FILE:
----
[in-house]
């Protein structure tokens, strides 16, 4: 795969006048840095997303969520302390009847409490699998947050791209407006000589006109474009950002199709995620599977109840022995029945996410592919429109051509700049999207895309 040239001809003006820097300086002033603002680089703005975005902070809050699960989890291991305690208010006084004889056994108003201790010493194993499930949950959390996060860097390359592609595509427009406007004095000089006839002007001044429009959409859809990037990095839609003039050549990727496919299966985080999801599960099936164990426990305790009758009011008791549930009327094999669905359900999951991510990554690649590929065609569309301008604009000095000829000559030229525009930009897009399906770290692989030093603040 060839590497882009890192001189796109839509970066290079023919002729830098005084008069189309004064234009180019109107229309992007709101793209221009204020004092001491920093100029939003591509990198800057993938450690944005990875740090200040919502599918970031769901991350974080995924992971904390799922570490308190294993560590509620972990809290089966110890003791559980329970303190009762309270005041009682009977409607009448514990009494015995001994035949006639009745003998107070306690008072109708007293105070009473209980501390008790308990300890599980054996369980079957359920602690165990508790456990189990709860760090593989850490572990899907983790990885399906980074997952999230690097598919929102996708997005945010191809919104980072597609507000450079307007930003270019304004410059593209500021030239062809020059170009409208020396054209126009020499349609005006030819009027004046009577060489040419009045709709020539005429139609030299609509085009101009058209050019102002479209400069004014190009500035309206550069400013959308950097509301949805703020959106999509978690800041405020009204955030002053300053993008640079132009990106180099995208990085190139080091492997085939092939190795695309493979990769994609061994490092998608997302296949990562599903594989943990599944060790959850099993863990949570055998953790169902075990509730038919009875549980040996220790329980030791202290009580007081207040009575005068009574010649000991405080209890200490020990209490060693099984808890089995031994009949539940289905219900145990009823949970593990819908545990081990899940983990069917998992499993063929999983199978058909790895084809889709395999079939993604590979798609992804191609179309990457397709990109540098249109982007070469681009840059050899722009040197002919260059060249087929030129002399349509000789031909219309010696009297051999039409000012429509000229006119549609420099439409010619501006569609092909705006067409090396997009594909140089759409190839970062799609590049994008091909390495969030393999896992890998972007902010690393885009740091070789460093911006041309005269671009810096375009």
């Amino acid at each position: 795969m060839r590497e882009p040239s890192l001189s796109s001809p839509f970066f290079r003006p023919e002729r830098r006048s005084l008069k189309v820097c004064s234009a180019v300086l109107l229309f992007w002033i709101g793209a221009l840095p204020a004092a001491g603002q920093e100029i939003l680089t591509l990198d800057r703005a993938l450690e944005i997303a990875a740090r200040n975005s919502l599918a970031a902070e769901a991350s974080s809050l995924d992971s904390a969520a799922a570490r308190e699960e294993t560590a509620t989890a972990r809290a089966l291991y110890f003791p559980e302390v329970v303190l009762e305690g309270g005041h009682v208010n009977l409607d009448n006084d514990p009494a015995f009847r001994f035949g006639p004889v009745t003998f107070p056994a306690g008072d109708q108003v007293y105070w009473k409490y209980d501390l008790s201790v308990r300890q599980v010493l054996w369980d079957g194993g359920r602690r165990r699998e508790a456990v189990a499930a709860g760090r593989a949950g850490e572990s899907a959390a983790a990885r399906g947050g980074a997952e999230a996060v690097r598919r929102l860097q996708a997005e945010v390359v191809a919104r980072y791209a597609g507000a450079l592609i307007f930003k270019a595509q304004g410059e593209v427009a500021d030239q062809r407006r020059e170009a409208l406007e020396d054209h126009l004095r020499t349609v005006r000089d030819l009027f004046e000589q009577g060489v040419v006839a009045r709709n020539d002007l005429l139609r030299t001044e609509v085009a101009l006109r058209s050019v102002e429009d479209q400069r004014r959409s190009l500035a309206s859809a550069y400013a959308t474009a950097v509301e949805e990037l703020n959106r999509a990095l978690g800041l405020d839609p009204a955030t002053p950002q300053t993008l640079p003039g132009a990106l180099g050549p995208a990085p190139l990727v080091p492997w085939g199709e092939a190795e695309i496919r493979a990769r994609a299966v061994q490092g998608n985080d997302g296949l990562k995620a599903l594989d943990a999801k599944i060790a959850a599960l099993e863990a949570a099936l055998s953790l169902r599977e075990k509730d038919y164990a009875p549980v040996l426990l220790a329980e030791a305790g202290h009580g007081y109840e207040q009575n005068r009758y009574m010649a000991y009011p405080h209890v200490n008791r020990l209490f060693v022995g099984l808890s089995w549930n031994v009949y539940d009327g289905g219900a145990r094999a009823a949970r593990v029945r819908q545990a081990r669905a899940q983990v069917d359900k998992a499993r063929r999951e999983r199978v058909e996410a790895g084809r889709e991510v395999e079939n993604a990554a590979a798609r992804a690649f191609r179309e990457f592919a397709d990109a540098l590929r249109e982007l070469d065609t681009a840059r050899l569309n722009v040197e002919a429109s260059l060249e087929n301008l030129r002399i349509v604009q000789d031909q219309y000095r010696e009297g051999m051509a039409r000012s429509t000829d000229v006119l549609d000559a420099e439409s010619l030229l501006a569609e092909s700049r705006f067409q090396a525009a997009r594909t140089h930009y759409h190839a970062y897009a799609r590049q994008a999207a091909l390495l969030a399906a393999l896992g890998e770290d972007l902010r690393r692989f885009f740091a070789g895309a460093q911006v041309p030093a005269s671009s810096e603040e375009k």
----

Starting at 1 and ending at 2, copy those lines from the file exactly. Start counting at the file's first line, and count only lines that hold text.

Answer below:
[in-house]
């Protein structure tokens, strides 16, 4: 795969006048840095997303969520302390009847409490699998947050791209407006000589006109474009950002199709995620599977109840022995029945996410592919429109051509700049999207895309 040239001809003006820097300086002033603002680089703005975005902070809050699960989890291991305690208010006084004889056994108003201790010493194993499930949950959390996060860097390359592609595509427009406007004095000089006839002007001044429009959409859809990037990095839609003039050549990727496919299966985080999801599960099936164990426990305790009758009011008791549930009327094999669905359900999951991510990554690649590929065609569309301008604009000095000829000559030229525009930009897009399906770290692989030093603040 060839590497882009890192001189796109839509970066290079023919002729830098005084008069189309004064234009180019109107229309992007709101793209221009204020004092001491920093100029939003591509990198800057993938450690944005990875740090200040919502599918970031769901991350974080995924992971904390799922570490308190294993560590509620972990809290089966110890003791559980329970303190009762309270005041009682009977409607009448514990009494015995001994035949006639009745003998107070306690008072109708007293105070009473209980501390008790308990300890599980054996369980079957359920602690165990508790456990189990709860760090593989850490572990899907983790990885399906980074997952999230690097598919929102996708997005945010191809919104980072597609507000450079307007930003270019304004410059593209500021030239062809020059170009409208020396054209126009020499349609005006030819009027004046009577060489040419009045709709020539005429139609030299609509085009101009058209050019102002479209400069004014190009500035309206550069400013959308950097509301949805703020959106999509978690800041405020009204955030002053300053993008640079132009990106180099995208990085190139080091492997085939092939190795695309493979990769994609061994490092998608997302296949990562599903594989943990599944060790959850099993863990949570055998953790169902075990509730038919009875549980040996220790329980030791202290009580007081207040009575005068009574010649000991405080209890200490020990209490060693099984808890089995031994009949539940289905219900145990009823949970593990819908545990081990899940983990069917998992499993063929999983199978058909790895084809889709395999079939993604590979798609992804191609179309990457397709990109540098249109982007070469681009840059050899722009040197002919260059060249087929030129002399349509000789031909219309010696009297051999039409000012429509000229006119549609420099439409010619501006569609092909705006067409090396997009594909140089759409190839970062799609590049994008091909390495969030393999896992890998972007902010690393885009740091070789460093911006041309005269671009810096375009």